Posts Tagged ‘Ghlow’

PNKSLM – 2nd April 2021

Christopher Nosnibor

Following the single release of ‘Not Fit For This’, GHLOW unleash Slash and Burn, the album which spawned it – and brimming with dark energy, it does not disappoint. While clearly operating within a genre field, and a comparatively limited instrumental format, it has range. It also packs so much tension and an emotional force that it’s an instant grab. As what you’d likely describe as an old goth (although nowhere near as old as some), I have a predisposition towards this kind of stuff, but by the same token, I’m immensely picky, in that anything overtly cliché I simply can’t muster any enthusiasm for – but GHLOW have got it all: the songs, the style, and the production. In combination, this is a work that resonates on a level that isn’t necessarily easy to articulate: it’s not simply nostalgia – and drawing on the dense electro shoegaze of Curve as much as early 80s post-punk and its lineal descendants. Anyway., it’s hard to feel nostalgic for a time before your own, and even if some of the aforementioned bands soundtracked my teens it’s not a pining pang for that which I feel on hearing this. No, GHLOW tap into something else altogether with their explosive blend of jagged guitars and simple sequencing plat places power to the fore over musical dexterity.

It’s ‘Not Fit for This’ that slams in by way of an opener, a gloriously spiky hybrid of Siouxsie, X-Mal, Garbage, and Savages, a thunderous bass and stuttering beat hammering away beneath a toppy blasty of guitars that provide the tense, fiery backdrop to Emille de Blanche’s commanding vocal performance. It grabs you by the throat and drags you into the seething morass of darkness that follows. There’s texture and depth, for sure, but this is one of those albums that’s best experienced end-to-end in order to appreciate the highs and lows integral to its sequencing. It’s also big on mood and big on dynamics, and the duo ratchet up the atmosphere to create a work of rare intensity.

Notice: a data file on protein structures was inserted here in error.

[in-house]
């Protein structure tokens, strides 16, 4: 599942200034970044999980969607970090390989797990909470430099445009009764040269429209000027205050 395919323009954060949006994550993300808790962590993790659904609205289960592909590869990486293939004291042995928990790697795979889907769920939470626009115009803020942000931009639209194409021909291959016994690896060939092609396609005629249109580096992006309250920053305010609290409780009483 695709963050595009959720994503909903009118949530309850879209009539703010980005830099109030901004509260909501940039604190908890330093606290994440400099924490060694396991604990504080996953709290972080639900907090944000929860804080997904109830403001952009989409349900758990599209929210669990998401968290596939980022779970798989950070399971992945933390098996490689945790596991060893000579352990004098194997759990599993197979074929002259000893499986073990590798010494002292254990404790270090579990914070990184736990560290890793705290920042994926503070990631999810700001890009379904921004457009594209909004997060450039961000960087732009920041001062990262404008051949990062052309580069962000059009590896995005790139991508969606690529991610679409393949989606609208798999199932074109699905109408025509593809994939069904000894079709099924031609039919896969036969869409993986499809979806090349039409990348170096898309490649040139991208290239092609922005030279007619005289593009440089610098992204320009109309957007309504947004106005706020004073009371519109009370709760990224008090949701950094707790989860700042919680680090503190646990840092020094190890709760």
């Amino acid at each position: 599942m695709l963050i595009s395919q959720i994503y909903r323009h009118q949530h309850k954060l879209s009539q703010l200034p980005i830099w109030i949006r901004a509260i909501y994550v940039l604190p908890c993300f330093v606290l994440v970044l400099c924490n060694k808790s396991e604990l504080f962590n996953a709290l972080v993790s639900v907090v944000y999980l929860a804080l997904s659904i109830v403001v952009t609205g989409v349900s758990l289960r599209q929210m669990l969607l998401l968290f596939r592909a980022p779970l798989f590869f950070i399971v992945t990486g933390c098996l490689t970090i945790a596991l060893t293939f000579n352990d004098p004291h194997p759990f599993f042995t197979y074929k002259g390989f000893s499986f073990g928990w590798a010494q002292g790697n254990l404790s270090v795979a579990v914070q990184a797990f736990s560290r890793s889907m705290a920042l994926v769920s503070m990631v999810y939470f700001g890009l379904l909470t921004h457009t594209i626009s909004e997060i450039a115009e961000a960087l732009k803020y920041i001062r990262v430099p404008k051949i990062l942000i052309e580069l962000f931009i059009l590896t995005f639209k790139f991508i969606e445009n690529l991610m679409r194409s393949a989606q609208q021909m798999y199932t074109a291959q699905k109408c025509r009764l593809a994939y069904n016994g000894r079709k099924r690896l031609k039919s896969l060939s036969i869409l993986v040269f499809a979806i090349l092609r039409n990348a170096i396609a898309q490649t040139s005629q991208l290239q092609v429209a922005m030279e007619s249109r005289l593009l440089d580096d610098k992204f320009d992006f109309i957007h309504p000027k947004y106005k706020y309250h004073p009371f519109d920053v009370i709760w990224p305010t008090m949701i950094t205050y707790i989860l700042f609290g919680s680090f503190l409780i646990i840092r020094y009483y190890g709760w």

The slower ‘Sleep’ is a song that drives right through the gut: the primitive drum machine sound stutters and jolts, the kick sound beating like a palpating heart, the snare a whipcrack that slices through the murk – and alongside is a grating bass sound that churns and growls malevolently. Over it all, Emille gives a powerful, full-lunged vocal performance. The title track is a mid-tempo motoric chugger that hammers away somehow unfurls as it progresses, and the repetition, paired with the soaring vocals and some howling lead guitar, becomes more than the sum of its parts, while ‘Hold It’ is a heavy, repetitive droner that’s claustrophobic in its dark intensity.

There’s something magnificently unpolished about GHLOW’s sound and for all its electronics, it’s The March Violets that their dirty, immediate sound calls to mind most, although ‘Hollow’ goes all out on the attack, and with the brittle guitar riding wildly over a furious beat, they sound more like Big Black fronted by Jehnny Beth or Anne-Marie Hurst. Slash and Burn has attack, it has edge, as well as repetition and hooks, and really hits the spot.

AA

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PNKSLM Recordings – 2nd February 2021

Christopher Nosnibor

It seems like a long, long time ag now, when I’d listen to the top 40 singles chart on a Sunday evening and be enticed to buy an album on the strength of a single. I didn’t even realise it at the time, as a pre-teen, that this was exactly the point: singles sell albums, and in some respects are as much a promo tool as a video or a TV performance or an instore signing. Time was, of course, that album sales made money, or at least made the biggest dents in recouping advances, although a hit single was always, and remains, the route to royalties.

Despite the devaluation of both the album format and the single trailer in the digital age, the practise persists and sometimes is actually pays off, because you’ll hit on a single release that completely poleaxes you with its brilliance – a song that will grab you instantly and compel you to rush out and buy the album or otherwise leave you on the very edge of your seat for its release.

‘Not Fit For This’ is that single – released ahead of Ghlow’s debut album, ‘Slash and Burn’, due out in April – is a sharp, stabby new-wave attack that comes on full-throttle and packs some real adrenaline in its scratchy squall of trebly guitars that blister and buzz all over a drum machine that palpates frantically as it tries to make itself heard and keep up with the explosive sonic blast. It’s got that early 80s vibe absolutely down, and it’s not just about the songwriting, performance, or the hazy production that positively oozes that dank basement 8-track vibe – it’s about the attitude and the intangibles, too.

Emille de Blanche has all the dark energy of Siouxsie Soux, and she brings all the serrated edges in this gothy tour-de-force, and everything coalesces into a distillation of tension-filled gloom that’s pretty damn special.

AA

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